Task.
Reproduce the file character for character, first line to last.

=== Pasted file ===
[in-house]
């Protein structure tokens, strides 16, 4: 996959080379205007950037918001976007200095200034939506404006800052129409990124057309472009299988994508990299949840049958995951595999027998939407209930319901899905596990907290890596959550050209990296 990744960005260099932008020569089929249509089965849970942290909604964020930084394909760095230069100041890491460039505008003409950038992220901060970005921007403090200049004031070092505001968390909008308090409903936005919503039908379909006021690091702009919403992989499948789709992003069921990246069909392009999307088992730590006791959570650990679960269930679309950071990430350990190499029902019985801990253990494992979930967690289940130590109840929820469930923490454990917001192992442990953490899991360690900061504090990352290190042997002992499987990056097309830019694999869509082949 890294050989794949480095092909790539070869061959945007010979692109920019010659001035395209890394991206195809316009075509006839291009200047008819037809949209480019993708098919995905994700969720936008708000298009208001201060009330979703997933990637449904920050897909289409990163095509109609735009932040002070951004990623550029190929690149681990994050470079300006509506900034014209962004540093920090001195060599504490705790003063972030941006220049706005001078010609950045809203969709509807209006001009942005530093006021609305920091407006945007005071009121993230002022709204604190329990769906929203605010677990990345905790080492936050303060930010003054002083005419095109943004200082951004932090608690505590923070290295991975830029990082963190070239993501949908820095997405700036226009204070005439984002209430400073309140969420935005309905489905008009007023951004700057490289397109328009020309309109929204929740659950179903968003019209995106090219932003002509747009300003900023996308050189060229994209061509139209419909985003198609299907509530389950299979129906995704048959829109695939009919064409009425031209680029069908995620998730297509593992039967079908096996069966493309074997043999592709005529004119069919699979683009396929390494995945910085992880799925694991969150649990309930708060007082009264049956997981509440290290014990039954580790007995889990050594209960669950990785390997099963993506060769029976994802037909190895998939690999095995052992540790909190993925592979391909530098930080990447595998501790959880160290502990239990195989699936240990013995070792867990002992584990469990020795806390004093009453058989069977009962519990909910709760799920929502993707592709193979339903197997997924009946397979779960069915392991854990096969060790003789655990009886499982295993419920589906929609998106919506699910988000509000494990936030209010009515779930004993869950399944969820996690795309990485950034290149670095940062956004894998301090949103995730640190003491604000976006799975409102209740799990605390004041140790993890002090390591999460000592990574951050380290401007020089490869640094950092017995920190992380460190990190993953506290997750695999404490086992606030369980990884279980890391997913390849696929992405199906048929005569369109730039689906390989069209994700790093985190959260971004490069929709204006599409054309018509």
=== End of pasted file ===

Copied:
[in-house]
């Protein structure tokens, strides 16, 4: 996959080379205007950037918001976007200095200034939506404006800052129409990124057309472009299988994508990299949840049958995951595999027998939407209930319901899905596990907290890596959550050209990296 990744960005260099932008020569089929249509089965849970942290909604964020930084394909760095230069100041890491460039505008003409950038992220901060970005921007403090200049004031070092505001968390909008308090409903936005919503039908379909006021690091702009919403992989499948789709992003069921990246069909392009999307088992730590006791959570650990679960269930679309950071990430350990190499029902019985801990253990494992979930967690289940130590109840929820469930923490454990917001192992442990953490899991360690900061504090990352290190042997002992499987990056097309830019694999869509082949 890294050989794949480095092909790539070869061959945007010979692109920019010659001035395209890394991206195809316009075509006839291009200047008819037809949209480019993708098919995905994700969720936008708000298009208001201060009330979703997933990637449904920050897909289409990163095509109609735009932040002070951004990623550029190929690149681990994050470079300006509506900034014209962004540093920090001195060599504490705790003063972030941006220049706005001078010609950045809203969709509807209006001009942005530093006021609305920091407006945007005071009121993230002022709204604190329990769906929203605010677990990345905790080492936050303060930010003054002083005419095109943004200082951004932090608690505590923070290295991975830029990082963190070239993501949908820095997405700036226009204070005439984002209430400073309140969420935005309905489905008009007023951004700057490289397109328009020309309109929204929740659950179903968003019209995106090219932003002509747009300003900023996308050189060229994209061509139209419909985003198609299907509530389950299979129906995704048959829109695939009919064409009425031209680029069908995620998730297509593992039967079908096996069966493309074997043999592709005529004119069919699979683009396929390494995945910085992880799925694991969150649990309930708060007082009264049956997981509440290290014990039954580790007995889990050594209960669950990785390997099963993506060769029976994802037909190895998939690999095995052992540790909190993925592979391909530098930080990447595998501790959880160290502990239990195989699936240990013995070792867990002992584990469990020795806390004093009453058989069977009962519990909910709760799920929502993707592709193979339903197997997924009946397979779960069915392991854990096969060790003789655990009886499982295993419920589906929609998106919506699910988000509000494990936030209010009515779930004993869950399944969820996690795309990485950034290149670095940062956004894998301090949103995730640190003491604000976006799975409102209740799990605390004041140790993890002090390591999460000592990574951050380290401007020089490869640094950092017995920190992380460190990190993953506290997750695999404490086992606030369980990884279980890391997913390849696929992405199906048929005569369109730039689906390989069209994700790093985190959260971004490069929709204006599409054309018509």